3. Accept participation and endorsement from all groups and individuals that agree to the set of principles. Although it is the nature of every movement to be exclusive in its aims, principles and acceptable practices, a unified movement (and most successful movements of any kind) is inclusive of all who accept its principles. It seeks adherents and participants, and therefore grows by virtue of its inclusivity.
There is often a temptation to try to exclude certain individuals or groups on an ad hoc basis. This also must be resisted. If there is a principled basis for excluding some participants, this basis must be articulated in the movement’s principles. Otherwise, it becomes little more than a private club, where individual members are approved or disapproved by the rest.
It is sometimes difficult to conform to this requirement, as some individuals or groups may refuse to work or be associated with certain others. However, exclusion is a slippery slope. It is better and more defensible to allow some participants to exclude themselves for their own reasons than for the movement to be the agent of exclusion for purely strategic and non-principled reasons. If the movement remains true to its principles, chances are that the reticent groups will return. On the other hand, exclusion of a particular group or individual by the movement can create ill will and division, which work against the objective of unity and may be more difficult to repair.
4. Accommodate a wide range of narratives that appeal to different constituencies in different settings. Different narratives are effective in different societies. In some, there is almost universal support for the Palestinian cause; in others, the Israeli government position dominates policy and the media. Religion plays a big role for some groups, while others demand its exclusion. In some societies, a nonviolent approach has broad appeal, while in others the resistance fighter is a major inspiration.
A global movement needs to permit this range of narratives while holding to its principles and core message. Different societies must be permitted to place this message in the context of what is most effective locally, as long as it does not contradict the same message that is being disseminated elsewhere.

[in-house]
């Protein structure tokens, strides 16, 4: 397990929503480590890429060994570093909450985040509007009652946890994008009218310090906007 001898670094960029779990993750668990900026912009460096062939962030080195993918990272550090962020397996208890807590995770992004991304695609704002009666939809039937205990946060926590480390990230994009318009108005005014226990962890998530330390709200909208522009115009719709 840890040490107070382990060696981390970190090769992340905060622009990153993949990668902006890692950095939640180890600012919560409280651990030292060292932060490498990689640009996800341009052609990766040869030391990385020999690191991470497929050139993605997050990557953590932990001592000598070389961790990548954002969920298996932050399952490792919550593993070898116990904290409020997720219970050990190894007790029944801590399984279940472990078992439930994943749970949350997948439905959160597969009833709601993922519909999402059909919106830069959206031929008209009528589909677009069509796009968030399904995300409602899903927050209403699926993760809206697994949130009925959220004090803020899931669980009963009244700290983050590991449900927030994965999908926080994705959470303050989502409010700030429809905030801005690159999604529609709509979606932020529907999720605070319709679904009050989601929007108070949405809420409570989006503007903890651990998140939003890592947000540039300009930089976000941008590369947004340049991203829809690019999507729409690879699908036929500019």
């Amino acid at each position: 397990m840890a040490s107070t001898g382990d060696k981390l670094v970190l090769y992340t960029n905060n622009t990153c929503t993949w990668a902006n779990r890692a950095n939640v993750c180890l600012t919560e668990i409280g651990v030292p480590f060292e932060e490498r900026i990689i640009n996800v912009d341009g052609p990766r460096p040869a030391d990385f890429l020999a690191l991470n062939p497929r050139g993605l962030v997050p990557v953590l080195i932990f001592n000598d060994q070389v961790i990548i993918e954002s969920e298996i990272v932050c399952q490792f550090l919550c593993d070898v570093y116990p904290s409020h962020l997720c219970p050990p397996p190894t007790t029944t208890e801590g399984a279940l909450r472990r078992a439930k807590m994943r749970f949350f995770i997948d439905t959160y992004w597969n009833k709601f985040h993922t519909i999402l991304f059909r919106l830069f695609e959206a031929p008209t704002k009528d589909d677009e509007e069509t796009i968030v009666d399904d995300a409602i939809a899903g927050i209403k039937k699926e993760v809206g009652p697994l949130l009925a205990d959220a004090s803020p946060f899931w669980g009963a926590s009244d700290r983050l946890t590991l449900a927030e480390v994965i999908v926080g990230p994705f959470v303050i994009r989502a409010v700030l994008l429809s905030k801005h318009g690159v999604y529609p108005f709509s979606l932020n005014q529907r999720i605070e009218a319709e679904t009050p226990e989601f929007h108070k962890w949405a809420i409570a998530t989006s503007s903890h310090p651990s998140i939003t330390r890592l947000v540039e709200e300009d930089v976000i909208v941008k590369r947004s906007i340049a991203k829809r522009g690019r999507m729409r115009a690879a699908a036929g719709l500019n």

5. Establish a system of governance that represents and empowers a diversity of participating societies, and is inclusionary of as many voices as possible within those societies. In order to establish a united global movement, all potential members of the movement need to feel that they are welcome, that they participate in the decision making and that their views are valued. This requires diversity along several parameters, including roughly equal or proportional representation by gender, geography, religious affiliation, political affiliation, etc.
A partial exception to this is that the affected community – in this case the Palestinians – must have priority in the representation, so that its will receives special weight in every decision. This is necessary because the decisions of the movement affect that community disproportionately, and because the struggle is fundamentally theirs. Their leadership and approval are therefore paramount. It is not recommended, however, that any community – even the Palestinians – constitute a majority in the movement; otherwise it cannot truly be considered global in scope, and will not appear to be so. In addition, care must be taken that the Palestinian voices in the movement are diverse and represent the full spectrum of Palestinian constituencies, insofar as possible. Similarly, all societies in the movement need to be representative of the diversity within themselves insofar as possible, so as to engage all of their communities.